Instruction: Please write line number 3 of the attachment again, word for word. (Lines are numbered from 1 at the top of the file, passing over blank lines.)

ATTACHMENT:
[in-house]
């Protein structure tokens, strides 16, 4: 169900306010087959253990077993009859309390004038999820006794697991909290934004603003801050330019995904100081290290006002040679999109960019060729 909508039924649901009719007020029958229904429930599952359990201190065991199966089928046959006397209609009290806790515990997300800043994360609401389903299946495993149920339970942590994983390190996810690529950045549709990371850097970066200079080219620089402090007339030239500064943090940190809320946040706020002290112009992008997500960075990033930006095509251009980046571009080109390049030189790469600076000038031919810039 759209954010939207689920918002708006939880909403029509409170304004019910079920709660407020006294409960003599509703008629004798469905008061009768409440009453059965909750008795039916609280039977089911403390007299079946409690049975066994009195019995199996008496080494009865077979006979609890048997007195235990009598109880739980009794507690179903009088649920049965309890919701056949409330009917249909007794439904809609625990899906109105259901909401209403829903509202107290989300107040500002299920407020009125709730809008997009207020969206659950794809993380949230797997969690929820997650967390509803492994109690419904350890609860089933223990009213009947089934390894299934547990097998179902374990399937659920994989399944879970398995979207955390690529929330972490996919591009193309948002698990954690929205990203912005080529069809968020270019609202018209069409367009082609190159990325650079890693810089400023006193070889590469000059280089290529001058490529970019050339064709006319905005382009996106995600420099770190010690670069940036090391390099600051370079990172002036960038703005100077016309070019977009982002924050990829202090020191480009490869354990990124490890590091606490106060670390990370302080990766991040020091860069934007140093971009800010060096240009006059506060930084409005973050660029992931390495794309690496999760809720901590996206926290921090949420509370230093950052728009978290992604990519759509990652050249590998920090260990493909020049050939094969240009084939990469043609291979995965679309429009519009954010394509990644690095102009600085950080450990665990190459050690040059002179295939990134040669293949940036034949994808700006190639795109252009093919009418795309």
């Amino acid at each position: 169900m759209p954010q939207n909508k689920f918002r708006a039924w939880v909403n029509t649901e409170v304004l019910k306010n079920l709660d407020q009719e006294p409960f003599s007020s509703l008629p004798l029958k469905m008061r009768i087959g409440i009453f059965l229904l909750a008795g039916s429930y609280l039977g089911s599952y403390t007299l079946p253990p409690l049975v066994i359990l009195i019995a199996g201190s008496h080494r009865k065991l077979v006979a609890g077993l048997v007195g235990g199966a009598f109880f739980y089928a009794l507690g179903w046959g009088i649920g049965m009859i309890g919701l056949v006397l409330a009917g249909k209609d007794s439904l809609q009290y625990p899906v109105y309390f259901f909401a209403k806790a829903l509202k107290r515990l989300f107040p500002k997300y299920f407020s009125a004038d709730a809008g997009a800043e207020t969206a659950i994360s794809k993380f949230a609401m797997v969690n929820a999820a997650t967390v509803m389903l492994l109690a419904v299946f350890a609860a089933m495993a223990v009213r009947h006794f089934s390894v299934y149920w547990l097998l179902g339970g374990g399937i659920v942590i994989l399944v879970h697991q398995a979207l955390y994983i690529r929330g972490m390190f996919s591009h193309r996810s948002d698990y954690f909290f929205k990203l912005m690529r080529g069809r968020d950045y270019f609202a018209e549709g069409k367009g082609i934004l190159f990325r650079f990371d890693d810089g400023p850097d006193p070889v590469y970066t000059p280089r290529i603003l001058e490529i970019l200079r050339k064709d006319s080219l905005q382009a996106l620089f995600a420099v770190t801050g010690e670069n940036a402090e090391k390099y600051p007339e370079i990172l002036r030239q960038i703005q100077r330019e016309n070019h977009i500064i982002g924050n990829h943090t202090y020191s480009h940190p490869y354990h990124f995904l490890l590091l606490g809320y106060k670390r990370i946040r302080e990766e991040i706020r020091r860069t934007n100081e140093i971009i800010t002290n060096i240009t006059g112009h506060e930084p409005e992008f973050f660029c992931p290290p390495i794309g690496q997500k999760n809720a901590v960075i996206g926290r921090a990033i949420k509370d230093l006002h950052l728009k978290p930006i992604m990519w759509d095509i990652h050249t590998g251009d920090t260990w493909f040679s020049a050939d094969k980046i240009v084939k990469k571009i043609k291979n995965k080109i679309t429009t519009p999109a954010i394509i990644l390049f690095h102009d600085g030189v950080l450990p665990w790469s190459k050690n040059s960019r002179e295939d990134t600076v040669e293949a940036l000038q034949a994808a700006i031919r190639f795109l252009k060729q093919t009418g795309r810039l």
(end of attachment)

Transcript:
């Amino acid at each position: 169900m759209p954010q939207n909508k689920f918002r708006a039924w939880v909403n029509t649901e409170v304004l019910k306010n079920l709660d407020q009719e006294p409960f003599s007020s509703l008629p004798l029958k469905m008061r009768i087959g409440i009453f059965l229904l909750a008795g039916s429930y609280l039977g089911s599952y403390t007299l079946p253990p409690l049975v066994i359990l009195i019995a199996g201190s008496h080494r009865k065991l077979v006979a609890g077993l048997v007195g235990g199966a009598f109880f739980y089928a009794l507690g179903w046959g009088i649920g049965m009859i309890g919701l056949v006397l409330a009917g249909k209609d007794s439904l809609q009290y625990p899906v109105y309390f259901f909401a209403k806790a829903l509202k107290r515990l989300f107040p500002k997300y299920f407020s009125a004038d709730a809008g997009a800043e207020t969206a659950i994360s794809k993380f949230a609401m797997v969690n929820a999820a997650t967390v509803m389903l492994l109690a419904v299946f350890a609860a089933m495993a223990v009213r009947h006794f089934s390894v299934y149920w547990l097998l179902g339970g374990g399937i659920v942590i994989l399944v879970h697991q398995a979207l955390y994983i690529r929330g972490m390190f996919s591009h193309r996810s948002d698990y954690f909290f929205k990203l912005m690529r080529g069809r968020d950045y270019f609202a018209e549709g069409k367009g082609i934004l190159f990325r650079f990371d890693d810089g400023p850097d006193p070889v590469y970066t000059p280089r290529i603003l001058e490529i970019l200079r050339k064709d006319s080219l905005q382009a996106l620089f995600a420099v770190t801050g010690e670069n940036a402090e090391k390099y600051p007339e370079i990172l002036r030239q960038i703005q100077r330019e016309n070019h977009i500064i982002g924050n990829h943090t202090y020191s480009h940190p490869y354990h990124f995904l490890l590091l606490g809320y106060k670390r990370i946040r302080e990766e991040i706020r020091r860069t934007n100081e140093i971009i800010t002290n060096i240009t006059g112009h506060e930084p409005e992008f973050f660029c992931p290290p390495i794309g690496q997500k999760n809720a901590v960075i996206g926290r921090a990033i949420k509370d230093l006002h950052l728009k978290p930006i992604m990519w759509d095509i990652h050249t590998g251009d920090t260990w493909f040679s020049a050939d094969k980046i240009v084939k990469k571009i043609k291979n995965k080109i679309t429009t519009p999109a954010i394509i990644l390049f690095h102009d600085g030189v950080l450990p665990w790469s190459k050690n040059s960019r002179e295939d990134t600076v040669e293949a940036l000038q034949a994808a700006i031919r190639f795109l252009k060729q093919t009418g795309r810039l």